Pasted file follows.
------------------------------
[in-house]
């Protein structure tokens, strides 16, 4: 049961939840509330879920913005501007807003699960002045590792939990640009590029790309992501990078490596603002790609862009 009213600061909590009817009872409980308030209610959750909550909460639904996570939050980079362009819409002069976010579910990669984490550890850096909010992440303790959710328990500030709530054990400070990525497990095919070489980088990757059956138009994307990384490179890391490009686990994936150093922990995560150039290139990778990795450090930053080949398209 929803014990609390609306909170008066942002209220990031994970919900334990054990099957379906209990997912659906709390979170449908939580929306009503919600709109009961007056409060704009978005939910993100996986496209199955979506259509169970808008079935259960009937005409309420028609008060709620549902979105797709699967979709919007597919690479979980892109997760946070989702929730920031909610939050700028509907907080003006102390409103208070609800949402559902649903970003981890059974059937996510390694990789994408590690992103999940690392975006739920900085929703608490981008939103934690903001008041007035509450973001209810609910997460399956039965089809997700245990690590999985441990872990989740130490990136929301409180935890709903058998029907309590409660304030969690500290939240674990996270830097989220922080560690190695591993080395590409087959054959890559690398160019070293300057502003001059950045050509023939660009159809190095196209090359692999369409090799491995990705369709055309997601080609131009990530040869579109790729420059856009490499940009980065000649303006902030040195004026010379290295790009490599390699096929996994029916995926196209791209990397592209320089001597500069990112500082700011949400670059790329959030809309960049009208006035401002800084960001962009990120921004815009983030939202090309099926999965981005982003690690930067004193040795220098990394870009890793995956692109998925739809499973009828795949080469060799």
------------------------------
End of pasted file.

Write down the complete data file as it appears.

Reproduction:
[in-house]
């Protein structure tokens, strides 16, 4: 049961939840509330879920913005501007807003699960002045590792939990640009590029790309992501990078490596603002790609862009 009213600061909590009817009872409980308030209610959750909550909460639904996570939050980079362009819409002069976010579910990669984490550890850096909010992440303790959710328990500030709530054990400070990525497990095919070489980088990757059956138009994307990384490179890391490009686990994936150093922990995560150039290139990778990795450090930053080949398209 929803014990609390609306909170008066942002209220990031994970919900334990054990099957379906209990997912659906709390979170449908939580929306009503919600709109009961007056409060704009978005939910993100996986496209199955979506259509169970808008079935259960009937005409309420028609008060709620549902979105797709699967979709919007597919690479979980892109997760946070989702929730920031909610939050700028509907907080003006102390409103208070609800949402559902649903970003981890059974059937996510390694990789994408590690992103999940690392975006739920900085929703608490981008939103934690903001008041007035509450973001209810609910997460399956039965089809997700245990690590999985441990872990989740130490990136929301409180935890709903058998029907309590409660304030969690500290939240674990996270830097989220922080560690190695591993080395590409087959054959890559690398160019070293300057502003001059950045050509023939660009159809190095196209090359692999369409090799491995990705369709055309997601080609131009990530040869579109790729420059856009490499940009980065000649303006902030040195004026010379290295790009490599390699096929996994029916995926196209791209990397592209320089001597500069990112500082700011949400670059790329959030809309960049009208006035401002800084960001962009990120921004815009983030939202090309099926999965981005982003690690930067004193040795220098990394870009890793995956692109998925739809499973009828795949080469060799």